Hero of the Week – Inett Jackson

Published 8:23 am Wednesday, March 6, 2024

Getting your Trinity Audio player ready...

Inett Jackson, a 55-year-old resident of Greenville, has been named the Greenville Advocate Hero of the Week for her dedicated work running a transitional home through her ministry, His Hands and Feet. Jackson’s journey to this point has been marked by significant challenges, including addiction, incarceration, and personal tragedy.

Jackson’s struggles with addiction began at a young age, leading to over 30 years of involvement with drugs and multiple stints in prison.

“I’ve been to prison three times,” Jackson shared. “The first time, I got 9 months for drugs and assault on a police officer. I was resisting arrest.”

Email newsletter signup

During one of her prison terms, Jackson experienced a turning point. She was being ministered to by the Antioch East Butler County Corrections Ministry, and said the experience changed her life forever. 

“My life had been spiraling downhill for a while but during my last prison sentence, my son accidentally shot and killed my daughter,” Jackson revealed. “It was like I woke up from a long sleep. Reality set in and I knew I had to do better. I started reaching for God.”

After her release, Jackson returned to prison, this time as a partner with Antioch East, to minister to inmates.

“I lost my youngest sister and oldest daughter both to drug addiction, but God allowed me to break free from being a slave to addiction,” Jackson reflected. “I like to think of myself like Harriet Tubman, A Woman Called Moses. I know the escape route to freedom from active addiction, and his name is Jesus. I’m here to help lead anyone who desires freedom. The lie is dead. We do recover.”

Jackson has since dedicated herself to helping others break free from addiction. For the last 10 years, she has worked as a Quality Control Inspector for Hwashin, one of Hyundai’s top suppliers. In 2021, she began running a transitional home for women recovering from drug addiction, many of whom are exiting the prison system. Jackson is also the co-founder of the Narcotics Anonymous group, We Do Recover, and teaches youth Bible study at Perfecting Holiness non-denominational church.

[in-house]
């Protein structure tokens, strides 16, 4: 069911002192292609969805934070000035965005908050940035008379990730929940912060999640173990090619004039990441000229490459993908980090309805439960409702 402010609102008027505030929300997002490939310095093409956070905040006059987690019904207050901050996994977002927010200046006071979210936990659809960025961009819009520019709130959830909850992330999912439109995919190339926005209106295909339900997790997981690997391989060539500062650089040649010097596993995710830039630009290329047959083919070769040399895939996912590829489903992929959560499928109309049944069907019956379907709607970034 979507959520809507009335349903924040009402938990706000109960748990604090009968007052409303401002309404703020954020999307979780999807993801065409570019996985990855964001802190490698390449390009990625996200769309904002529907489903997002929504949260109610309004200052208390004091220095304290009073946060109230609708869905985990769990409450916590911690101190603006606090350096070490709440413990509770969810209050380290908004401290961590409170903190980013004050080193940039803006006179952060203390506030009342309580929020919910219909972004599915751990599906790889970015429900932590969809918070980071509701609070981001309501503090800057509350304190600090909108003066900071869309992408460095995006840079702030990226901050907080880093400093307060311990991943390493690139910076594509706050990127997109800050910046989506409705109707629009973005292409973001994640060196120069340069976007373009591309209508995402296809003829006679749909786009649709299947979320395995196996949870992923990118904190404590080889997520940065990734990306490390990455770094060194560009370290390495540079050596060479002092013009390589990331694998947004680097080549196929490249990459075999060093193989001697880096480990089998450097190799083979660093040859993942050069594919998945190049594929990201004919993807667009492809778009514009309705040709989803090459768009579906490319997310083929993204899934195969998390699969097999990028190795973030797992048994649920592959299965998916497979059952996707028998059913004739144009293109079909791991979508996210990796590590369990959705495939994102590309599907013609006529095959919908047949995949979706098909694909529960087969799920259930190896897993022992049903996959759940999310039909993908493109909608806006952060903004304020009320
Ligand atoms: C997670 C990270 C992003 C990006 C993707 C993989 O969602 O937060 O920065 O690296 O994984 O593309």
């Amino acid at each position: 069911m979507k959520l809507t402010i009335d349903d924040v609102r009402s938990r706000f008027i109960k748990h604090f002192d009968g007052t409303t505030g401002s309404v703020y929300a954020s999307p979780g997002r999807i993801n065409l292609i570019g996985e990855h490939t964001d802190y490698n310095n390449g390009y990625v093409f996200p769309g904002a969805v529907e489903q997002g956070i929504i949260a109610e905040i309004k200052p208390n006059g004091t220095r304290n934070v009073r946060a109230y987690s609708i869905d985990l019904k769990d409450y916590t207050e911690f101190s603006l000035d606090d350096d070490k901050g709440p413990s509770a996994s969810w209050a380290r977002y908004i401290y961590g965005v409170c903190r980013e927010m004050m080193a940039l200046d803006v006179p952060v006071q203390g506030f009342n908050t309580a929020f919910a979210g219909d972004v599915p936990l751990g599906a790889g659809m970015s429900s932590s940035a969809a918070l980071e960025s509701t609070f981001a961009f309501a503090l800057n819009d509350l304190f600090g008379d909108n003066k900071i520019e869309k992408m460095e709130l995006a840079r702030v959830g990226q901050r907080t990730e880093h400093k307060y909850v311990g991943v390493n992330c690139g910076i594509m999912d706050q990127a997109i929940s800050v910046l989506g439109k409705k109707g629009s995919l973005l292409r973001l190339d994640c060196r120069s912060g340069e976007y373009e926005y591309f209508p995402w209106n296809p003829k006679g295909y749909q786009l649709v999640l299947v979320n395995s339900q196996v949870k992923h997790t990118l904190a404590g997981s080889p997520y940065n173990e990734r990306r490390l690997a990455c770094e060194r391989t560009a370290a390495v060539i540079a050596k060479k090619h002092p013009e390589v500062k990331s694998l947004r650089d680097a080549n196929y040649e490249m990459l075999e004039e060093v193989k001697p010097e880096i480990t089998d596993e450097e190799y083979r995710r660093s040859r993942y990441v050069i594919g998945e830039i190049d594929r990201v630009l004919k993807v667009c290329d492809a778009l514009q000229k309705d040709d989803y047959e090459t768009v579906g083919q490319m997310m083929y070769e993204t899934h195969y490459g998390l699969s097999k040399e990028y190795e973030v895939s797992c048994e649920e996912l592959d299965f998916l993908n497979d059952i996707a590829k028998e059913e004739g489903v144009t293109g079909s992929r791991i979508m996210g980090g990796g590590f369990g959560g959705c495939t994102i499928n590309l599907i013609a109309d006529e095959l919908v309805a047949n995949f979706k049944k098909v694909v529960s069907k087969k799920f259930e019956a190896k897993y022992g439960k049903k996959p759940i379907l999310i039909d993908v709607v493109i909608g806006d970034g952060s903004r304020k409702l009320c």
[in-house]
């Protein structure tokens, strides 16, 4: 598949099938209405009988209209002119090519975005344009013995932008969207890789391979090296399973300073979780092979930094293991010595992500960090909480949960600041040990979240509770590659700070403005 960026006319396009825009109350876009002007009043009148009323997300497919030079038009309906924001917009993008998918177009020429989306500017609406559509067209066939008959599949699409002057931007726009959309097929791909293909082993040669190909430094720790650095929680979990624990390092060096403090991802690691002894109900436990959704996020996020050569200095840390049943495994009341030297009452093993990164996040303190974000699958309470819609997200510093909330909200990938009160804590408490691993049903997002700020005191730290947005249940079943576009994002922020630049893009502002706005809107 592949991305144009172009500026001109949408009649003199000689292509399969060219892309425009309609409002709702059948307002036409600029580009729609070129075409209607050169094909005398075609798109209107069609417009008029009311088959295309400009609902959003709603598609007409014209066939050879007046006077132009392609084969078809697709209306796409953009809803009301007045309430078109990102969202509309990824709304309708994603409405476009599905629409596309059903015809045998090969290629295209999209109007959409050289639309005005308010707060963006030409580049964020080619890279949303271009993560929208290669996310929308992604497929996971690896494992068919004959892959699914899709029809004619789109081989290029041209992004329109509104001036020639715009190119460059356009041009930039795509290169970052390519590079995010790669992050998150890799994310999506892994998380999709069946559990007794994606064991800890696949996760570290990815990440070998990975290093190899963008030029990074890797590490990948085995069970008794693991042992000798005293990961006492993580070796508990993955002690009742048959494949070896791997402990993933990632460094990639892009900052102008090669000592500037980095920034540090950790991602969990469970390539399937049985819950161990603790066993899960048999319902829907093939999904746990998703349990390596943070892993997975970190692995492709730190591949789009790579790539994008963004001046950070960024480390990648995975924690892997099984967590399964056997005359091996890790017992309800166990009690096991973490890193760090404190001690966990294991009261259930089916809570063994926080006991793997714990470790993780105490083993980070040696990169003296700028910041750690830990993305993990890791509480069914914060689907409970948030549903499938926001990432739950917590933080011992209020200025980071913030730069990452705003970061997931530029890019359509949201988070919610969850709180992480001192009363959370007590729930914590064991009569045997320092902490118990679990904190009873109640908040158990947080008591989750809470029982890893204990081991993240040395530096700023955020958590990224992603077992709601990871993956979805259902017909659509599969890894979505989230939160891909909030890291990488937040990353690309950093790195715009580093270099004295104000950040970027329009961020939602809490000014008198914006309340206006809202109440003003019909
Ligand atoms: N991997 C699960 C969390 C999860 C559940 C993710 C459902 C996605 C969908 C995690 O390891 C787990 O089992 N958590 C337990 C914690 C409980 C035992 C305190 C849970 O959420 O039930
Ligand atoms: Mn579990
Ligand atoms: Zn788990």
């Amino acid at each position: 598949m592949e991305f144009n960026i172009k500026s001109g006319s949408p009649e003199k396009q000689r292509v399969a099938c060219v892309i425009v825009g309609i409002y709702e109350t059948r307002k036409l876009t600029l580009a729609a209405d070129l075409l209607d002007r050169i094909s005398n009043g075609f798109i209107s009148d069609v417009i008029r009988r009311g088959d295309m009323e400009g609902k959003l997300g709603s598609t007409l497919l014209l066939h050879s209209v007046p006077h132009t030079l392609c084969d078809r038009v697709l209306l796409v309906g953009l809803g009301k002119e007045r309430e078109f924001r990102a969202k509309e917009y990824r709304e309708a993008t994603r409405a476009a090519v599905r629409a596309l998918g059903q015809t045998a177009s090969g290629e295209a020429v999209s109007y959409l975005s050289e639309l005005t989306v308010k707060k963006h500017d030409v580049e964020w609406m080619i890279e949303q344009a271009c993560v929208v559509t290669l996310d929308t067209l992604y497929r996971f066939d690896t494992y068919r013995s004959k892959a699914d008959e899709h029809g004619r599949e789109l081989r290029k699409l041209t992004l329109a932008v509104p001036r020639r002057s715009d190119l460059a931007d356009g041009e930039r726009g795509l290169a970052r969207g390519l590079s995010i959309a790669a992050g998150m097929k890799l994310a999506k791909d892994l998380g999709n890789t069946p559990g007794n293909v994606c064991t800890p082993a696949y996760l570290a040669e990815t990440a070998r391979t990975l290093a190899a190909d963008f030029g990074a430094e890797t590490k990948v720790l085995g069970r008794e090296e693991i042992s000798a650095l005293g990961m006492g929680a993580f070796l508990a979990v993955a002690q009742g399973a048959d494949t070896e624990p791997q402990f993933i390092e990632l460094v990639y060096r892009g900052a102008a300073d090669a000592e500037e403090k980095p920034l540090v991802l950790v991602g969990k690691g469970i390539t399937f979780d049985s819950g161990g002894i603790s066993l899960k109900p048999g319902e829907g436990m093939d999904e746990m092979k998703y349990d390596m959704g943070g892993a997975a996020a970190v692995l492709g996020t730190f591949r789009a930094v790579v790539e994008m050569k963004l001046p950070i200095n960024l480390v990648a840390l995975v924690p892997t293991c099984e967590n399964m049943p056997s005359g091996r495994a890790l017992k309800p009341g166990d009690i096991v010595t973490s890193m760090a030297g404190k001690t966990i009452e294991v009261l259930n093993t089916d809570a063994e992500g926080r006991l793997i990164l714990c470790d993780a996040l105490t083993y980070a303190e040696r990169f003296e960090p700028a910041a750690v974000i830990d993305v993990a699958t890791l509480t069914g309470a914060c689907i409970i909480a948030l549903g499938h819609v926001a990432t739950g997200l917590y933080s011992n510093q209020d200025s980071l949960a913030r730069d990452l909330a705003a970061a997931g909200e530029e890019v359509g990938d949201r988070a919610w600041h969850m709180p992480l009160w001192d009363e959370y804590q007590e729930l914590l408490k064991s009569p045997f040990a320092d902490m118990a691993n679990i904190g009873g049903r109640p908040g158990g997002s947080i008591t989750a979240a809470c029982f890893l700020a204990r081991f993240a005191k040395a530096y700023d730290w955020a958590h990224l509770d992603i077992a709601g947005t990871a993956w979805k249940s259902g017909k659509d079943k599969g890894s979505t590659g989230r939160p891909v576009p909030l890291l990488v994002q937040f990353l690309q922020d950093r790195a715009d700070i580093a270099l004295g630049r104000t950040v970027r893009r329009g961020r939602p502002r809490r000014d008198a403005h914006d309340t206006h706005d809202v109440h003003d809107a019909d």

Recina Coleman, the house mother of the transitional home, works closely with Jackson and attests to her dedication. 

“This is her heart’s passion, to share the gospel and to help these women with rehab and recovery… and she’s not paid for any of this. The house gives them a safe space,” Coleman noted. “She learns their stories and helps give them the tools they need to reenter society.”

Recently, Jackson received a full pardon from the state, clearing her record. She acknowledges the road has been long but said that she always puts God first and trusts the process. 

“In 2014 I was homeless. By 2016, I was a homeowner. My relationships are restored with my whole family and I’m just enjoying living my life,” Jackson expressed. “Now, I take pleasure in working with the lost. These are not bad people; they just made some bad decisions.”

Jackson’s story serves as an inspiration to many, demonstrating the power of faith, resilience, and the potential for redemption. Her commitment to helping others find freedom from addiction and rebuild their lives is a testament to her strength and compassion.